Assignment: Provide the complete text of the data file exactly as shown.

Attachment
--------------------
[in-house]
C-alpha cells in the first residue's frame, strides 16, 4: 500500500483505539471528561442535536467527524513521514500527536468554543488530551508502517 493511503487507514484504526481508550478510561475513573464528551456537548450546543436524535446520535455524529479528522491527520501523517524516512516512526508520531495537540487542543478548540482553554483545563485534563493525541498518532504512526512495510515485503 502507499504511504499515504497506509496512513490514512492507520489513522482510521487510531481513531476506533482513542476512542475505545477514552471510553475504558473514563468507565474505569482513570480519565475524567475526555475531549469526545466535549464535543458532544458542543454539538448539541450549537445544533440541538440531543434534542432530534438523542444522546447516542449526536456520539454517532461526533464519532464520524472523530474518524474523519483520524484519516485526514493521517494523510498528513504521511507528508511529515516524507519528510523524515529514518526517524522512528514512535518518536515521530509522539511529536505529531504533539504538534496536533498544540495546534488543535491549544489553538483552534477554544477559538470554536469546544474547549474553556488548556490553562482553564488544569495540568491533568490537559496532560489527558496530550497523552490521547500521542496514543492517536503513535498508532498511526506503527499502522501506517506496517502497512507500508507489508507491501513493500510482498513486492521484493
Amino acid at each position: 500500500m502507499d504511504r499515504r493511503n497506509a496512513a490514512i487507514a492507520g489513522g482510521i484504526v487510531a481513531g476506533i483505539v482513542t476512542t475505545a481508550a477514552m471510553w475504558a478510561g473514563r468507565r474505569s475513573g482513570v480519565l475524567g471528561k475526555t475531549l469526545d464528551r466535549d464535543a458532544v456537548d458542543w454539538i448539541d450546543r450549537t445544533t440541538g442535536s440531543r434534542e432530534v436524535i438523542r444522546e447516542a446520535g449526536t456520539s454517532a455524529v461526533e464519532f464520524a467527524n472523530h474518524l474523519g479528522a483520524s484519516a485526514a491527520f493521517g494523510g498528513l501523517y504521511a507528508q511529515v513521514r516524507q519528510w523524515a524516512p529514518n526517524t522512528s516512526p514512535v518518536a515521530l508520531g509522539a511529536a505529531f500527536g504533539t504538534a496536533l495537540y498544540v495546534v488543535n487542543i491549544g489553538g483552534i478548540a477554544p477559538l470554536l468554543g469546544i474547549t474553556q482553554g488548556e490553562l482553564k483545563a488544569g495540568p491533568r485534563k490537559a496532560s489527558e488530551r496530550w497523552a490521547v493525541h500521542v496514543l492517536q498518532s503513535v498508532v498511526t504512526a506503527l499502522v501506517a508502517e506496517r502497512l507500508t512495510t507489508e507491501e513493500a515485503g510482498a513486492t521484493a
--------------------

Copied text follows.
[in-house]
C-alpha cells in the first residue's frame, strides 16, 4: 500500500483505539471528561442535536467527524513521514500527536468554543488530551508502517 493511503487507514484504526481508550478510561475513573464528551456537548450546543436524535446520535455524529479528522491527520501523517524516512516512526508520531495537540487542543478548540482553554483545563485534563493525541498518532504512526512495510515485503 502507499504511504499515504497506509496512513490514512492507520489513522482510521487510531481513531476506533482513542476512542475505545477514552471510553475504558473514563468507565474505569482513570480519565475524567475526555475531549469526545466535549464535543458532544458542543454539538448539541450549537445544533440541538440531543434534542432530534438523542444522546447516542449526536456520539454517532461526533464519532464520524472523530474518524474523519483520524484519516485526514493521517494523510498528513504521511507528508511529515516524507519528510523524515529514518526517524522512528514512535518518536515521530509522539511529536505529531504533539504538534496536533498544540495546534488543535491549544489553538483552534477554544477559538470554536469546544474547549474553556488548556490553562482553564488544569495540568491533568490537559496532560489527558496530550497523552490521547500521542496514543492517536503513535498508532498511526506503527499502522501506517506496517502497512507500508507489508507491501513493500510482498513486492521484493
Amino acid at each position: 500500500m502507499d504511504r499515504r493511503n497506509a496512513a490514512i487507514a492507520g489513522g482510521i484504526v487510531a481513531g476506533i483505539v482513542t476512542t475505545a481508550a477514552m471510553w475504558a478510561g473514563r468507565r474505569s475513573g482513570v480519565l475524567g471528561k475526555t475531549l469526545d464528551r466535549d464535543a458532544v456537548d458542543w454539538i448539541d450546543r450549537t445544533t440541538g442535536s440531543r434534542e432530534v436524535i438523542r444522546e447516542a446520535g449526536t456520539s454517532a455524529v461526533e464519532f464520524a467527524n472523530h474518524l474523519g479528522a483520524s484519516a485526514a491527520f493521517g494523510g498528513l501523517y504521511a507528508q511529515v513521514r516524507q519528510w523524515a524516512p529514518n526517524t522512528s516512526p514512535v518518536a515521530l508520531g509522539a511529536a505529531f500527536g504533539t504538534a496536533l495537540y498544540v495546534v488543535n487542543i491549544g489553538g483552534i478548540a477554544p477559538l470554536l468554543g469546544i474547549t474553556q482553554g488548556e490553562l482553564k483545563a488544569g495540568p491533568r485534563k490537559a496532560s489527558e488530551r496530550w497523552a490521547v493525541h500521542v496514543l492517536q498518532s503513535v498508532v498511526t504512526a506503527l499502522v501506517a508502517e506496517r502497512l507500508t512495510t507489508e507491501e513493500a515485503g510482498a513486492t521484493a